HMNS can be prepared by, for example, heating to reflux 3-methoxy-4-hydroxybenzaldehyde and p-nitrophenyl acetic acid in a solvent such as piperidine. The thus prepared HMNS can be purified by, for example, subjecting the reaction product to silica gel chromatography using chloroform as a developing medium, collecting the red fraction eluted in the early stage, removing the solvent, and recrystallizing the product from an appropriate solvent such as acetonitrile.
The above-described specific crystal required in the present invention may be prepared by the so called solution growth method or melt growth method. More particularly, in the solution growth method, HMNS is dissolved in an appropriate solvent such as ethanol or acetonitrile, and the resulting solution is slowly cooled or the solvent is slowly evaporated (slow evaporation). If a crystal is naturally grown by the solution growth method, the largest face is (0 0 1) face (FIG. 4), which can conveniently be utilized as the substantially optically smooth surface as described above. The HMNS crystal required in the present invention can also be prepared by holding the HMNS solution between a pair of parallel substrates such as glass plates and slowly evaporating the solvent. In this case, the largest face is (1 0 0) face (FIG. 5) which can also be conveniently used as the substantially optically smooth surface as described above. It should be noted that the device shown in FIG. 5 is especially useful when a device which functions when a light is propagated under TE mode is to be provided. On the other hand, in the melt growth method, the crystal required in the present invention can be prepared by slowly cooling melted HMNS. For example, the crystal required in the present invention can be prepared with good reproducibility by the so called Bridgeman's method in which HMNS powder is placed in a tube having a pointed lower end, only the lower end of the tube is heated and the heated region is slowly shifted upward.
From the above-described equation (2), it was deduced that (i) application of an electric field having a main component of the optical wave with polarization in a plane perpendicular to the crystallographic c axis is preferred because a large linear electro-optic effects can be obtained, and (ii}it is most preferred to apply an electric field having a main component of the optical wave with polarization along the y axis in the crystallographic b axis. As is apparent from the examples later described, it was proved that this deduction was correct. Thus, in cases where the device of the present invention is used with applying an electric field across the optical element, it is preferred to apply an electric field having a main component of the optical wave with polarization in the plane perpendicular to the crystallographic c axis, and it is best preferred to apply an electric field having a main component of the optical wave with polarization along the y axis in the crystallographic c axis.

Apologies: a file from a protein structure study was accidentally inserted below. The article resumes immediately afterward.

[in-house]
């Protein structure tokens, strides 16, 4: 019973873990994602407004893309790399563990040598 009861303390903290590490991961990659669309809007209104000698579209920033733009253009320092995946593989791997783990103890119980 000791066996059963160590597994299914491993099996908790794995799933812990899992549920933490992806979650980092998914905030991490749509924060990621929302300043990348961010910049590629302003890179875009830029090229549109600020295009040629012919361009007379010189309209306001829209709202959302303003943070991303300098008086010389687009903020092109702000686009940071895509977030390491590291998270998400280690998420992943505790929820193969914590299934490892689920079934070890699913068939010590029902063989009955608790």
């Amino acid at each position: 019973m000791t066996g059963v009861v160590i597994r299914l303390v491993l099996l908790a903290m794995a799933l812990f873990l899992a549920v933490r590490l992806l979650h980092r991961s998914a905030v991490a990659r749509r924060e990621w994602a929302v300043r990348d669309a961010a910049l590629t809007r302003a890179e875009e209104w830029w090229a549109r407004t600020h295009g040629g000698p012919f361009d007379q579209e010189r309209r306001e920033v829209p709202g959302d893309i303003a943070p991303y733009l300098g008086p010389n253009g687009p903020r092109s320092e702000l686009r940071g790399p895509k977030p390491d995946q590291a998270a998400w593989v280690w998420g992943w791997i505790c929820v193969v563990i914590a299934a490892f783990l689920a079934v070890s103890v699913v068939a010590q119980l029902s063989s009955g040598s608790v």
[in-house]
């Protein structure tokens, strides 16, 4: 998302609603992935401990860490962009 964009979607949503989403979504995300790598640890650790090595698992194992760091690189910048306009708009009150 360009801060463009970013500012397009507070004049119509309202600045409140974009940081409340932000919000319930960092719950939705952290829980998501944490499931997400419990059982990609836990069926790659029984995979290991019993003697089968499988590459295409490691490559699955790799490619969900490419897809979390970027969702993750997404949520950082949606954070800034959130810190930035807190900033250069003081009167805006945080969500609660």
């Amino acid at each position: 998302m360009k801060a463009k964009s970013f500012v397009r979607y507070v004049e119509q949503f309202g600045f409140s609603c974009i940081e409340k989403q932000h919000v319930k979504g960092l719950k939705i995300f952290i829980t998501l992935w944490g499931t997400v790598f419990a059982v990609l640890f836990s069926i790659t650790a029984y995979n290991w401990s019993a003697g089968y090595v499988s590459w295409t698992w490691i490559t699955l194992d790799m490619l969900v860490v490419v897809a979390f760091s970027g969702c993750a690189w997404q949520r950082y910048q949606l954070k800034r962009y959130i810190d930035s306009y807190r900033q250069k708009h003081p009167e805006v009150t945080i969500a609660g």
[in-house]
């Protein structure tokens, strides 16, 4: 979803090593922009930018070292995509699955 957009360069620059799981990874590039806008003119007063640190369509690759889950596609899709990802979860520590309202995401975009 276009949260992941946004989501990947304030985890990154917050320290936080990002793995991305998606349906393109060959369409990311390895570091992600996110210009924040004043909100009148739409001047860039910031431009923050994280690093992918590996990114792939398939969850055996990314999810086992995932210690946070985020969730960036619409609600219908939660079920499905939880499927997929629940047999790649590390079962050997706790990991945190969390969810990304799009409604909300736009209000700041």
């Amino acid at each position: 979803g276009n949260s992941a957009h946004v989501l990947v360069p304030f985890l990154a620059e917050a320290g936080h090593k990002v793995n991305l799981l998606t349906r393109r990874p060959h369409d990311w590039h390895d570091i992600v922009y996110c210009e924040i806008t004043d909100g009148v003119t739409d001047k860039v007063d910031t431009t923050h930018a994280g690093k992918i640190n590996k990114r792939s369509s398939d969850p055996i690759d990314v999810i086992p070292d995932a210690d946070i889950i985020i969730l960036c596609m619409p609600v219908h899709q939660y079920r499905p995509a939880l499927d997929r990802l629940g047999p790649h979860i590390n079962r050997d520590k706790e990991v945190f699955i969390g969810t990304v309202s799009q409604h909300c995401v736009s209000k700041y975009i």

Therefore, a second-order nonlinear optical device having at least one pair of electrodes for applying an electric field having a main component of the optical wave with polarization along the axis mentioned in (i) or (ii) is extremely useful as an electro-optic device. In this case, (0 0 1) face may preferably be utilized as the surface on which the at least one pair of electrodes are provided. The device described in Example 4 later described is an example of this type of device. Further, a device in which a pair of opposing electrodes are provided on (1 0 0) face of the above-described thin film single crystal (FIG. 5) obtained by growth in solution between a pair of substrates is also a preferred embodiment. In this case, large effects are expressed in the TE guide-wave propagation mode wherein the plane of polarization is parallel to (1 0 0) face. It is preferred to further process the device to prepare a three-dimensional wave-guide type (channel type) electro-optic device.
The second-order nonlinear optical device of the present invention may be used in the same manner as in the conventional second-order nonlinear optical devices.
That is, the device of the present invention may be used as the Cherenkov SHG device as shown in FIG. 6 in which LN crystal is conventionally used. As shown in FIG. 6a, in the conventional Cherenkov SHG device 60, a proton-exchanged waveguide 64 is provided. The semiconductor laser beam 63 from a semiconductor laser source 61 is collimated by a condenser 62 and the laser beam is then impinged on the proton-exchanged waveguide, upon which a second harmonic wave (SH) 65 is emitted. A laser with a wavelength of, for example, 840 nm can be used as the semiconductor laser beam. In this case, the wavelength of the second harmonic wave is 420 nm. It should be noted that if the HMNS crystal is used, the HMNS crystal can be processed to prepare a three-dimensional waveguide (corresponding to the proton-exchanged waveguide in the conventional devices).